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Rocky Mountain Spotted Fever
What is Rocky Mountain spotted fever?
Rocky Mountain spotted fever (RMSF) is an infection caused by the bite of an infected tick. It may occur anytime the weather is warm, but it most often occurs from April until September. It was first recognized in the Rocky Mountain states. But it may occur throughout the U.S. Most common areas affected are in the southeastern and south central U.S. It's not spread from person to person.
What causes Rocky Mountain spotted fever?
RMSF is caused by a bacterium that is spread to people by the bite of an infected tick. In different parts of the U.S., these ticks can transmit the RMSF bacteria:
American dog tick
Rocky Mountain wood tick
Brown dog tick
Lone star tick
Who is at risk for Rocky Mountain spotted fever?
People living in or visiting areas where ticks are common, especially the southeastern and south central U.S., are at risk for RMSF. But the illness can also be passed on from ticks in the Northeast, Pacific coast, and other areas.
What are the symptoms of Rocky Mountain spotted fever?
These are the most common symptoms of RMSF:
A non-itchy rash that usually starts on the hands, arms, feet, and legs and occurs 5 to 10 days after the bite. The rash consists of flat, pink spots.
Nausea or vomiting
Sensitivity to light
RMSF is a serious illness that needs treatment as soon as possible. Death has occurred in untreated cases of RMSF.
Symptoms of RMSF may look like other health problems. See a healthcare provider for diagnosis.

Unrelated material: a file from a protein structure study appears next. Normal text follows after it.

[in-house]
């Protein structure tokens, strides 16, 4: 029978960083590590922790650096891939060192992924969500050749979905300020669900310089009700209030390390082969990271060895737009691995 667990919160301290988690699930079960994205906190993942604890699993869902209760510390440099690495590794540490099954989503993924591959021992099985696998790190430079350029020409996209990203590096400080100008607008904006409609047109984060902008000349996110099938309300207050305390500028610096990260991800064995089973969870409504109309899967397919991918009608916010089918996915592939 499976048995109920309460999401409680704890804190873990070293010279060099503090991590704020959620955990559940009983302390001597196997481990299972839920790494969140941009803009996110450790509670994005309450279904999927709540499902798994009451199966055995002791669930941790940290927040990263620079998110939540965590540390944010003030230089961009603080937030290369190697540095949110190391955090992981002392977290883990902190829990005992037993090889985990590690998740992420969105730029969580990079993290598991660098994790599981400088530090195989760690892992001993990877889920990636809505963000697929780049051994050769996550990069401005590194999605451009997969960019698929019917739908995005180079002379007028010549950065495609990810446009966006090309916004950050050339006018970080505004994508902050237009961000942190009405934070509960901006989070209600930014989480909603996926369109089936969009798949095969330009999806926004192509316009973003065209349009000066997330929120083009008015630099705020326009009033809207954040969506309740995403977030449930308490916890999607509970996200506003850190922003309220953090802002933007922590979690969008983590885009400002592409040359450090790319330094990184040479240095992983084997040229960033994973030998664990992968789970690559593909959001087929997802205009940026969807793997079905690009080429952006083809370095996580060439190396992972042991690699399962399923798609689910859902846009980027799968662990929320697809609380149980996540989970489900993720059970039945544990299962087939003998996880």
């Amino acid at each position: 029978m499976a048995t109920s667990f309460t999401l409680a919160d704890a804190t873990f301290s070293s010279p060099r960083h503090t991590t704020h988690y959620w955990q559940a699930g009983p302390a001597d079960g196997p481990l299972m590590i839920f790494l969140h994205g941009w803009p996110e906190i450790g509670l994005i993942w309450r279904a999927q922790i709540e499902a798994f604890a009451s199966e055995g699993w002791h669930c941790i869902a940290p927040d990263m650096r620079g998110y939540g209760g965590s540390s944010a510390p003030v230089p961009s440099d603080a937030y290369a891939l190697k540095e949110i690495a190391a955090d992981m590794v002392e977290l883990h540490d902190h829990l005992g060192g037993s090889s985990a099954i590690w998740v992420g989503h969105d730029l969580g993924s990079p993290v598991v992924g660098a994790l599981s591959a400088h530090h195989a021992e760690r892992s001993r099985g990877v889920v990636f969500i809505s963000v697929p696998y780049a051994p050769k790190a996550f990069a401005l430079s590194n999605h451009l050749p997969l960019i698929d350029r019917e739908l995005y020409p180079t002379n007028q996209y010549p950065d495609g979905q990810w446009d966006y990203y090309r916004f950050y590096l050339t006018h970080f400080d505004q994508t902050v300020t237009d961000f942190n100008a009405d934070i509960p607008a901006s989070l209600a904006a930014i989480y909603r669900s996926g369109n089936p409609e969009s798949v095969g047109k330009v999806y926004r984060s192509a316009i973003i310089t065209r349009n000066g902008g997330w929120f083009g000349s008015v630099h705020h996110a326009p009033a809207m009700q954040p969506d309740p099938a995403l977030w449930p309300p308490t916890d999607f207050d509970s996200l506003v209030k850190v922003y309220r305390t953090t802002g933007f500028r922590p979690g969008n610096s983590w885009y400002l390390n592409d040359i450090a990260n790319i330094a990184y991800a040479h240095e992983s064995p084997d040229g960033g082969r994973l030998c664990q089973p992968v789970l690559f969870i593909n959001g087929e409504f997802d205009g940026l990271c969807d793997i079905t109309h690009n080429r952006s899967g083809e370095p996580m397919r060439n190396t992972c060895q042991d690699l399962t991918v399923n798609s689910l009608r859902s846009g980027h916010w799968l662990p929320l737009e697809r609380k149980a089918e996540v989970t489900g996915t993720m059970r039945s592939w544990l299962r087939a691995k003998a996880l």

How is Rocky Mountain spotted fever diagnosed?
Diagnosis is based on symptoms and history of a tick bite. How the rash looks is important. Skin samples and lab tests are usually done to rule out other conditions and confirm the diagnosis.
How is Rocky Mountain spotted fever treated?
Treatment will depend on your symptoms, age, and general health. It will also depend on how severe the condition is.
Treatment may include antibiotics (usually doxycycline) until several days after the fever goes away. Efforts to ease symptoms also help.
What are possible complications of Rocky Mountain spotted fever?
RMSF can be cured when treated with antibiotics. But if untreated, serious complications can occur, such as:
Can Rocky Mountain spotted fever be prevented?
Once you’ve had RMSF, you probably won't get it again. To help prevent RMSF, follow these guidelines.
Wearing protective clothing
Ticks can't bite through clothing, so dress in:
Light-colored clothing, so you can spot ticks on clothing easier
Long-sleeved shirts tucked into pants
Socks and closed-toe shoes
Long pants with legs tucked into socks
Checking for ticks
It's important to check often for ticks, especially on these parts of the body:
Around the joints, such as behind the knees, between fingers and toes, underarms, and groin
Other areas where ticks are often found, such as the belly button, in and behind the ears, neck, hairline, and top of the head
Areas of pressure points, including anywhere that clothing presses tightly on the skin
All other areas of the body and hair. Run your fingers gently over the skin, and run a fine-toothed comb through your hair to check for ticks.